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The Dazzle devices have always been problematic. Even the parent company (unless they've been spun off), Pinnacle/Avid has had many issues with them. Just check out the threads on the Pinnacle Studio fora and you'll get the picture.
Now, a couple of questions:
1.) can you Capture through the Dazzle to Windows Movie Maker (WMM)?
2.) can you Capture from the camera via FireWire through the trial of PE?
3.) can you use other software, like ScenAlyzer Live, through the Dazzle?
4.) did the Dazzle come with Capture software? Does that work?
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Further Hunt's post, I would not recommend trying to edit video captured through Dazzle in Premiere Elements under any conditions!
Like the All-in-One capture card, Dazzle is a lower-end digitizing device that can pretty much only work with the software that comes with it.
The FAQs to the right of this forum offer more information on the best devices for capturing non-miniDV video.
From my old Pinnacle forum days, I recall nothing but problems, even with the bundled Pinnacle software. I do not recall any poster with an issue ever able to make a Dazzle work.
Now, I do have to admit that there were probably millions, who did, and never showed up on the forum. Still, all of the failures indicated that this was not a good device, when I went looking for an A-D option.
> 1.) can you Capture through the Dazzle to Windows Movie Maker (WMM)?
No, WMM doesn't appear to be capable of capturing from this type of device. I tried to 'convince' WMM it was a digital camera but it wouldn't recognize it.
> 2.) can you Capture from the camera via FireWire through the trial of PE?
No. Apple's FireWire?
> 3.) can you use other software, like ScenAlyzer Live, through the Dazzle?
No, but I'll try the free trial download and see what happens.
> 4.) did the Dazzle come with Capture software? Does that work?
No, not exactly, The software will capture audio/video inputs straight to my DVD recorder, or to my hard drive in several formats (such as .avi, .wmv, etc.). The software will capture still frames from the captured multimedia files.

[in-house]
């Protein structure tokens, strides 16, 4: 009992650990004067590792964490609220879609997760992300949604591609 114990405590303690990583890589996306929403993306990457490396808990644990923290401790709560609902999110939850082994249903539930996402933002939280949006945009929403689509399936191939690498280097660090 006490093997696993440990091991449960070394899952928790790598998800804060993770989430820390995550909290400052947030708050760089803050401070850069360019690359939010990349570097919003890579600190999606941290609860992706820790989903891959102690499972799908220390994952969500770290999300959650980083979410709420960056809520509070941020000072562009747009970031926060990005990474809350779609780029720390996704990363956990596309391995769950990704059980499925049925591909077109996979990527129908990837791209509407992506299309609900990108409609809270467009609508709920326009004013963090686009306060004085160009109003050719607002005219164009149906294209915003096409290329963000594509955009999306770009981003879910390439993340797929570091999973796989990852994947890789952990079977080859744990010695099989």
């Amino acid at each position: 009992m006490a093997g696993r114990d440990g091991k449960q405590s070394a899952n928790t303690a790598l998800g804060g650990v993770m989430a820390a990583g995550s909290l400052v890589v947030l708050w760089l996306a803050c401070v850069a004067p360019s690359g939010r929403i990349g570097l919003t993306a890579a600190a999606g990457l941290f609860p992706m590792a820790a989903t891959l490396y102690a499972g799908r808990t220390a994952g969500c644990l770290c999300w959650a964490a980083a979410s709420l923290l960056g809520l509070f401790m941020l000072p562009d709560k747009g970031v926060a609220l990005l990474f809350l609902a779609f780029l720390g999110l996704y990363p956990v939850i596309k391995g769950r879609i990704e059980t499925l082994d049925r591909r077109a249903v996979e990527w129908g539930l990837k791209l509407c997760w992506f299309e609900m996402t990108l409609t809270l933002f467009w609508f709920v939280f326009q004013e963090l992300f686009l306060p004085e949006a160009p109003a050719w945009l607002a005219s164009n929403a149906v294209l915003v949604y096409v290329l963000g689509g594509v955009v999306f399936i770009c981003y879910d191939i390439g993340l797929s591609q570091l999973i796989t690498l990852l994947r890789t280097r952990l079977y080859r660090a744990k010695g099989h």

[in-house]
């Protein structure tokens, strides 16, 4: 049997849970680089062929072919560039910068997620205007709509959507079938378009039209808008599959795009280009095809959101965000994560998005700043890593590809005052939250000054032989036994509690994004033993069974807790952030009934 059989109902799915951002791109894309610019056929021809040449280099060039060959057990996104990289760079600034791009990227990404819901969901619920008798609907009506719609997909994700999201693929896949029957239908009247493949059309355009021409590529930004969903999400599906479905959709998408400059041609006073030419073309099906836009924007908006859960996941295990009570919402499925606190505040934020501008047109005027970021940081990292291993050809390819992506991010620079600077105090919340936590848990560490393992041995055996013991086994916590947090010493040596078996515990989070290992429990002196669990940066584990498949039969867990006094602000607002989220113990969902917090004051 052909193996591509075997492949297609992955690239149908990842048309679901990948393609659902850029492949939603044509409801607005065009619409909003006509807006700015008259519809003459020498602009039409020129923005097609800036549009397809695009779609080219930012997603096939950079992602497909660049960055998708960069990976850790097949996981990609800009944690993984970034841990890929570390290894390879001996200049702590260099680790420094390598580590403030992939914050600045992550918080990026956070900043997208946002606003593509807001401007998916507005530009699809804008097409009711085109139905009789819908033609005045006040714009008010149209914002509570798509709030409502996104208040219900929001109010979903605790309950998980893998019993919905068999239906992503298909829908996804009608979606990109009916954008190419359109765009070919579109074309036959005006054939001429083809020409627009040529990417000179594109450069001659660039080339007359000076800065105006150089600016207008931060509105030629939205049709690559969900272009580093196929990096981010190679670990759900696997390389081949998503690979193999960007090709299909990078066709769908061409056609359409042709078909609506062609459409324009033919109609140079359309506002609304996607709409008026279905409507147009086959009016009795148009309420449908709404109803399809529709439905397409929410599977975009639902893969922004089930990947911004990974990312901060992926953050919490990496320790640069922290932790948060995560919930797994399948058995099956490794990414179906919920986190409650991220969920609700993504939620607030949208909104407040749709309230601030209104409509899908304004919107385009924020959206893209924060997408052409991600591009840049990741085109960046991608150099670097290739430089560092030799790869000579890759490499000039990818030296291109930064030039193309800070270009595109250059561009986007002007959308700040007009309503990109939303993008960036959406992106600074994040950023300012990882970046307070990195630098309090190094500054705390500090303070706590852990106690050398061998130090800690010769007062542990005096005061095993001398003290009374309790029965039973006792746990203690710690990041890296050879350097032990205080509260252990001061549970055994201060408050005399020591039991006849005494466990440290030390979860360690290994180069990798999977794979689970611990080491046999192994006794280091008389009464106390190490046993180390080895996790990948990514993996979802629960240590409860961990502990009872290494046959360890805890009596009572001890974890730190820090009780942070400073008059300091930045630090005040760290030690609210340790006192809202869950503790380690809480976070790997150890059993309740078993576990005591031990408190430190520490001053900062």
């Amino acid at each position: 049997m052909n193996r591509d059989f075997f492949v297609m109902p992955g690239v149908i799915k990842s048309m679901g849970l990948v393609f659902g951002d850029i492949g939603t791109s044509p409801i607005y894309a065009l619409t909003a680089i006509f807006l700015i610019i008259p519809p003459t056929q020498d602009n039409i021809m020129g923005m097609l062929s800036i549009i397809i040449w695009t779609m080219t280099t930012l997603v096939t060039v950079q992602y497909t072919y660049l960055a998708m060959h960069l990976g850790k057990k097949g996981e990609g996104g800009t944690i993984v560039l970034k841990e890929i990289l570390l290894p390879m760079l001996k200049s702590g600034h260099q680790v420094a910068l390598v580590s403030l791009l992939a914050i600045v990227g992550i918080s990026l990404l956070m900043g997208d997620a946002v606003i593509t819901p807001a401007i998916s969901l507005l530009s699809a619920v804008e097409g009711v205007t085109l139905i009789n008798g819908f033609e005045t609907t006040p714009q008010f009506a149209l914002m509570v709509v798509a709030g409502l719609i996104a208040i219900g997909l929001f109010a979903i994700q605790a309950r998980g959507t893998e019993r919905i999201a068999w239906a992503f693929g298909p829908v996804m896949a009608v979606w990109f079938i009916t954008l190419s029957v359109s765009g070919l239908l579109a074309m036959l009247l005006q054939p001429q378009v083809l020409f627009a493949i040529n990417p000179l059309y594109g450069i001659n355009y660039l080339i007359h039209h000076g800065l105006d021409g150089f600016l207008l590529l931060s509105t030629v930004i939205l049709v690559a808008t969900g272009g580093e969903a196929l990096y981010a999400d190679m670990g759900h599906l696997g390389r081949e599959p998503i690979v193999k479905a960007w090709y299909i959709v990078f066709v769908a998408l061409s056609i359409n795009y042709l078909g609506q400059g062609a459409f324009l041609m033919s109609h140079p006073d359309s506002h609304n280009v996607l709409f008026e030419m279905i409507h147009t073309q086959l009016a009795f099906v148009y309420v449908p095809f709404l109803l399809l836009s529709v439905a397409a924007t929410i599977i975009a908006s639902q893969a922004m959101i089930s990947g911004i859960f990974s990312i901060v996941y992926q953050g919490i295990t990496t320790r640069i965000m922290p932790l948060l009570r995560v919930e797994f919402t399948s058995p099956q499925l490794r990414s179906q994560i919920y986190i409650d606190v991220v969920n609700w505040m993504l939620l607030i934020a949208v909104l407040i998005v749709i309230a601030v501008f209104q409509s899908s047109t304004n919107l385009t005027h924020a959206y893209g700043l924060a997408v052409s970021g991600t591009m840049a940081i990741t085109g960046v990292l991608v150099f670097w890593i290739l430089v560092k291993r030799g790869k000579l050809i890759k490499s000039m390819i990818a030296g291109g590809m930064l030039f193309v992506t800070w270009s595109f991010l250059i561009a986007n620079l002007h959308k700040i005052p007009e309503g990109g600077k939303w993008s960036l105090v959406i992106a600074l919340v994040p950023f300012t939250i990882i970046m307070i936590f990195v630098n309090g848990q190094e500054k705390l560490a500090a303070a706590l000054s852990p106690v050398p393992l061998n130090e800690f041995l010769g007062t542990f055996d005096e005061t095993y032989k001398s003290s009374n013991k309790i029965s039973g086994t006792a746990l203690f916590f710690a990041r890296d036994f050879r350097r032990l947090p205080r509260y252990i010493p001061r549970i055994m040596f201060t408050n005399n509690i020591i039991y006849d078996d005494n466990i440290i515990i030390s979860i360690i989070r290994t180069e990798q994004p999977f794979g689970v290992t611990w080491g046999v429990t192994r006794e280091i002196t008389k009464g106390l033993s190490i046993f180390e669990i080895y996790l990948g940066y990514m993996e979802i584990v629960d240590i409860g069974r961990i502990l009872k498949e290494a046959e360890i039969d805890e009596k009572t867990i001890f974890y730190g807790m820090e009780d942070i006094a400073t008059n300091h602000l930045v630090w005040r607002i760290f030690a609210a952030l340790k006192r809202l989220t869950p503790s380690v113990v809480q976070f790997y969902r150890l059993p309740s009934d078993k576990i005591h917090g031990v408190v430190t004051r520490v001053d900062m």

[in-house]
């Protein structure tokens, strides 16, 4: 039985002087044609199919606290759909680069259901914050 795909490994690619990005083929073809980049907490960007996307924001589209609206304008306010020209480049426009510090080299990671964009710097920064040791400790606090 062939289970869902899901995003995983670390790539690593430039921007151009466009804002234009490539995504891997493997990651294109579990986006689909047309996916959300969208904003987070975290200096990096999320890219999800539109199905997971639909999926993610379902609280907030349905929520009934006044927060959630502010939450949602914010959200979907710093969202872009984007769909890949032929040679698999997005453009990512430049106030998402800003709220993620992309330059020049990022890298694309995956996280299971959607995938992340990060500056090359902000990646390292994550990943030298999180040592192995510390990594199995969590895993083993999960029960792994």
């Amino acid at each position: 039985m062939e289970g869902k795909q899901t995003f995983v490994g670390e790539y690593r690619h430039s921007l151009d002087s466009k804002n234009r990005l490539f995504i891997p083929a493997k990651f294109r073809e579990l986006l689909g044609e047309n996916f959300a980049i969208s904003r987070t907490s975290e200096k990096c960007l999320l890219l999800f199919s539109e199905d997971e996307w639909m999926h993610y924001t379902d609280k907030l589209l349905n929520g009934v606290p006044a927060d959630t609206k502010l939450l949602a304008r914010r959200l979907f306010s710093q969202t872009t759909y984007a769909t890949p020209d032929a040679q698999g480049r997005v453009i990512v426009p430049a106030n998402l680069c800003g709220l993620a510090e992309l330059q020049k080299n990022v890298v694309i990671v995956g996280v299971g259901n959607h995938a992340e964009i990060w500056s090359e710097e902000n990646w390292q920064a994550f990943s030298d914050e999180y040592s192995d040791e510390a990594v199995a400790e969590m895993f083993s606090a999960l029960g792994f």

Thanks for your input.
> Further Hunt's post, I would not recommend trying to edit video captured
> through Dazzle in Premiere Elements under any conditions!
Doesn't look like I'll be able to do it, even though I'd like to. I found the feature while exploring the proggy. The video in the window looks great, it's just when I hit the 'capture' button when I have problems.
> The FAQs to the right of this forum offer more information on the best
> devices for capturing non-miniDV video.
Thanks, I'll look there.
The software will capture audio/video inputs straight to my DVD recorder, or to my hard drive in several formats (such as .avi, .wmv, etc.).
In this case, use that software and capture to .AVI. Choose the MS DV CODEC for AVI. If you have an option on the Audio, choose 48KHz 16-bit PCM/WAV. If you cannot choose that, take any flavor of WAV.
Hope that this will get your footage onto your computer, for Import into PE.
> In this case, use that software and capture to .AVI. Choose the
> MS DV CODEC for AVI. If you have an option on the Audio, choose
> 48KHz 16-bit PCM/WAV. If you cannot choose that, take any flavor of WAV.
The settings you're recommending are available but I'm primarily using the Dazzle to transfer old VHS tapes straight to DVD. I would then have to import the entire DVD to an AVI file on my hard drive. I'm wanting the captures so I can make fancy jewel box lables for the new DVDs. Converting the DVD to AVI is a lot of work, and disk space just for a few captures.
Anyway, I can get better captures by playing the new DVDs in Windows Media Player, pausing the playback, and using "ALT + Print Screen" to capture the screen, then pasting the copy into a picture viewer program (VuePrint) and cropping out the excess image. It would be nice if I could just capture a few stills straight from the DVD but without a usable STI driver I guess I'm out of luck.
Oh well, thanks for the help.
The problem with a VHS to DVD to PE workflow is that your material will have undergone a significant compression to MPEG-2 to get to the DVD. When you rip, or otherwise use the MPEG-2 data (stored in the VOB files, though they can contain much more than just the MPEG-2 file), you are either converting that data to DV-AVI Type II w/ 48KHz 16-bit PCM/WAV Audio internally (inside PE), or externally via a 3rd party program. Then, if you Burn a DVD of that edited material, you will once more compress it to MPEG-2. The quality WILL suffer. Whether you can live with that degredation, only you can decide.
A better workflow would be to Capture from the VHS as a DV-AVI Type II and Import that into PE. This save one MPEG-2 compression. I would only suggest doing a VHS to DVD for archival purposes only. I had a Project with 34 VHS tapes and did just that. I went to DVD for archival copies, and then redid the Capture to DV-AVI Type II files w/ the appropriate Audio. These were what I edited from, creating a 12 DVD set with the edited material.
I'd do everything to keep DVD out of the workflow, except for archiving and the final delivery scheme. Otherwise, it's akin to printing out a document from your computer, and sending it as a FAX. The recipient of that FAX, makes some changes and then sends it back to you via FAX. Compare that return FAX to the document that you printed out. Even with good FAX machines, it will show degredation. Yes, you can still probably read it, but it WILL look worse.